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Ask the Experts

Q: I am interested in applying to staff attorney programs at New York firms but am not sure how to go about doing so since it is not always clear which firms have them. I have also heard that most staff attorney positions are filled by in house referrals. Is there anything you can tell me that could demystify the recruiting/hiring practices for these positions as well as how to go about comparing the different firm programs. Also, are these positions as dead end as many people surmise?

A: The large New York law firms frequently employ a number of Staff Attorneys in addition to their roster of Associates. These Staff Attorney positions tend to have set hours and pay more modest salaries. Beyond these characteristics, the positions can vary widely. At one end of the spectrum, a Staff Attorney could be hired out of law school specifically for junior-level document review. At the other end of the spectrum, a Staff Attorney may be a former Associate doing high level work who has chosen to transfer into a Staff Attorney position in exchange for a shorter workday. The career opportunities arising from a Staff Attorney position also vary depending on the Staff Attorney's experience level, market forces and professional relationships. One former corporate Staff Attorney became invaluable after six years of handling derivatives documentation and was offered an Associate position at a large New York law firm. Granted, this was an unusual situation. The market in derivatives was booming and the supply of derivatives lawyers was insufficient to meet the market's demands.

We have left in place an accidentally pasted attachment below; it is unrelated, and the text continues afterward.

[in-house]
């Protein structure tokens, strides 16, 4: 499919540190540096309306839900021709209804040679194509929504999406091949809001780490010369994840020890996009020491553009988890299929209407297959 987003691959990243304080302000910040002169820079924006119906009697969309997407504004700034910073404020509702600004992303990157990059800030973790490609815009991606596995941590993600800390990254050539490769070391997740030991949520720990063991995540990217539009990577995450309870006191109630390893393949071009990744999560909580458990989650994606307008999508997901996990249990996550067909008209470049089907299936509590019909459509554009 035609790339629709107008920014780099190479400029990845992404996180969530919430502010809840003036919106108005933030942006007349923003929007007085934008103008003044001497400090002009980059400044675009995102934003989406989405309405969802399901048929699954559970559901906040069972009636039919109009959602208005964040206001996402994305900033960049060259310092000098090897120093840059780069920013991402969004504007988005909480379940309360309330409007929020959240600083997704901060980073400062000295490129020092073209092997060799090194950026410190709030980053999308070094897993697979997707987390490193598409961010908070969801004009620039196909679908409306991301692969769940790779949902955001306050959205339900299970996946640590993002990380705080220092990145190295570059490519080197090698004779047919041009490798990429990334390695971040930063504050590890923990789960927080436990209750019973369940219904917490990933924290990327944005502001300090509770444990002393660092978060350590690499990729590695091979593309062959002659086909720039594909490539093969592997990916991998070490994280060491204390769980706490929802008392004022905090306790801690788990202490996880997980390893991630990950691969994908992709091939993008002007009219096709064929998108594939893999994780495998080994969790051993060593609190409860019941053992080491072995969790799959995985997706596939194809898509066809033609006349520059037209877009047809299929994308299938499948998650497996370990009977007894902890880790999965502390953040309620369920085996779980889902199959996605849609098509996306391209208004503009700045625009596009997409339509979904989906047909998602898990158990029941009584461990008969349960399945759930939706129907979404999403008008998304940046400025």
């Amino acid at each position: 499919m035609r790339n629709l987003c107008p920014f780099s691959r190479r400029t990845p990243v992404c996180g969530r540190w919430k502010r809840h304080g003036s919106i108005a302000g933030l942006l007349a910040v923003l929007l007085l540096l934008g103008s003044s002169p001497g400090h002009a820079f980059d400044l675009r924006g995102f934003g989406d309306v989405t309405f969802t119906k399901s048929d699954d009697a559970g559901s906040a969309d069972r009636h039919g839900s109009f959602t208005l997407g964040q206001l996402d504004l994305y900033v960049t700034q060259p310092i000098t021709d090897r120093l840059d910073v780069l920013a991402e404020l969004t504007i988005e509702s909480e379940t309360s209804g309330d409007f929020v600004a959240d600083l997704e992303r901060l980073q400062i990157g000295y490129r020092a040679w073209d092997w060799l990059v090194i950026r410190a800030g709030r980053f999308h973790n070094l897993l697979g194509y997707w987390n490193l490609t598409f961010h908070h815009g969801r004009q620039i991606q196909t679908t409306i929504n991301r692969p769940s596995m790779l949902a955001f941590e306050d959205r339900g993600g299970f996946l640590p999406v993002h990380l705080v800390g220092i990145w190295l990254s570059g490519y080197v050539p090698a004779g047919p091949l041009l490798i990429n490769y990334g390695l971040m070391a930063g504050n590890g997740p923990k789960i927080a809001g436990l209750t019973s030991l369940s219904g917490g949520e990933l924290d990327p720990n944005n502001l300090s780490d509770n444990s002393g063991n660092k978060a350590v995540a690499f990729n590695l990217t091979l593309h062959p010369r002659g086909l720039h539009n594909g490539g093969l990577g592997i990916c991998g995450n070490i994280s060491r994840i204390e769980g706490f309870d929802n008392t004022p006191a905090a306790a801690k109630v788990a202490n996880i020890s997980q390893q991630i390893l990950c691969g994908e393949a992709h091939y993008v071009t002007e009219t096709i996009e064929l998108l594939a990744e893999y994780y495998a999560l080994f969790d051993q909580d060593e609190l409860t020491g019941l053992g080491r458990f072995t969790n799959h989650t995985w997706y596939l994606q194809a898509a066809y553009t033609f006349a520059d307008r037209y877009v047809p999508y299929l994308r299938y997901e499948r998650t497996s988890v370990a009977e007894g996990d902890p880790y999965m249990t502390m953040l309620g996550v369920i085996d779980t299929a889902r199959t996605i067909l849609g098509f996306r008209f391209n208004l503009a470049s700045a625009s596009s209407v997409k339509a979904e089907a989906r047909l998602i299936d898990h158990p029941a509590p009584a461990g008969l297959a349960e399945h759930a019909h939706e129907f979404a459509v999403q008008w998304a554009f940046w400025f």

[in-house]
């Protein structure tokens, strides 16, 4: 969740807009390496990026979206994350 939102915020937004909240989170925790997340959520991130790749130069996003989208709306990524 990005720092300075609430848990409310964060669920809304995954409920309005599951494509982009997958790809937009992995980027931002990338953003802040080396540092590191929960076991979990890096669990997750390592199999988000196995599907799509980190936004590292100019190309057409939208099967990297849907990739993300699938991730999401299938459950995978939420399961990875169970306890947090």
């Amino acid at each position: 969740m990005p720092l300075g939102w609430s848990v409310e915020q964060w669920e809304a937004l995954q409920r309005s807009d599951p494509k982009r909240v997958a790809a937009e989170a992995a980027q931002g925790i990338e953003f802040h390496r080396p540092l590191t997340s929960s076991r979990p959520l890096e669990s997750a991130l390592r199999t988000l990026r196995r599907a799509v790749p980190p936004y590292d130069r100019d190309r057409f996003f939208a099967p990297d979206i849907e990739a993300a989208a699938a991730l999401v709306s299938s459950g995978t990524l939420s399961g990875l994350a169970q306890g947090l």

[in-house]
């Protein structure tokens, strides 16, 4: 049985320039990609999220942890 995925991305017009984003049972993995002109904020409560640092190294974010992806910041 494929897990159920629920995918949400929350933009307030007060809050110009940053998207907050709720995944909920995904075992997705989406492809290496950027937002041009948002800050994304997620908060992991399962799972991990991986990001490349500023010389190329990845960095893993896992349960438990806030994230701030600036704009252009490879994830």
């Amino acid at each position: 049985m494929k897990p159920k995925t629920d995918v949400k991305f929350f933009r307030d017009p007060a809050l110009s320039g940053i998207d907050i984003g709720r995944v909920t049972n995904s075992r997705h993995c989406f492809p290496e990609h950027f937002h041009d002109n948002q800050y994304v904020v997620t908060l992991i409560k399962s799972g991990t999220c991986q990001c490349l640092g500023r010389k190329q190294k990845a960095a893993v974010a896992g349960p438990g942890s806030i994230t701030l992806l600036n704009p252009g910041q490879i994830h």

A more common scenario is that of a recent law school graduate whose grades and extracurricular activities did not meet the requirements of the large New York law firms and who took a position as a Staff Attorney doing document review as an alternative. The frequently asked question in this context is whether such a Staff Attorney will be able to parlay the Staff Attorney position into an Associate's position. While there are always exceptions, the answer, more often than not, is no. There are two main reasons. First, large law firms place great importance on academic credentials and a stint as a Staff Attorney, even a stellar Staff Attorney with a great attitude, will not usually erase a mediocre academic performance in the firms' eyes. Second, document-review work does little to exercise and develop lawyering skills so it does not add valuable lawyering experience to a resume.

Just as there is no one kind of Staff Attorney position, there is no one way to seek such a position. The higher level positions are generally obtained through personal contacts and referrals. If on the other hand you are looking to do document review or other junior level work as a Staff Attorney, you can call the firms' human resources departments and inquire if they hire for these positions. Every firm has a different policy on Staff Attorneys. Alternatively, you could get this work through a legal placement firm. If you take this route, you will be a "contract attorney" who is employed by the placement firm rather than a Staff Attorney employed by the law firm and the placement firm will take a cut of your hourly wage.

If your objective is ultimately to get hired as an Associate by a large New York firm, your best bet is to find a position somewhere else where you are challenged, engaged, and gaining valuable lawyering experience.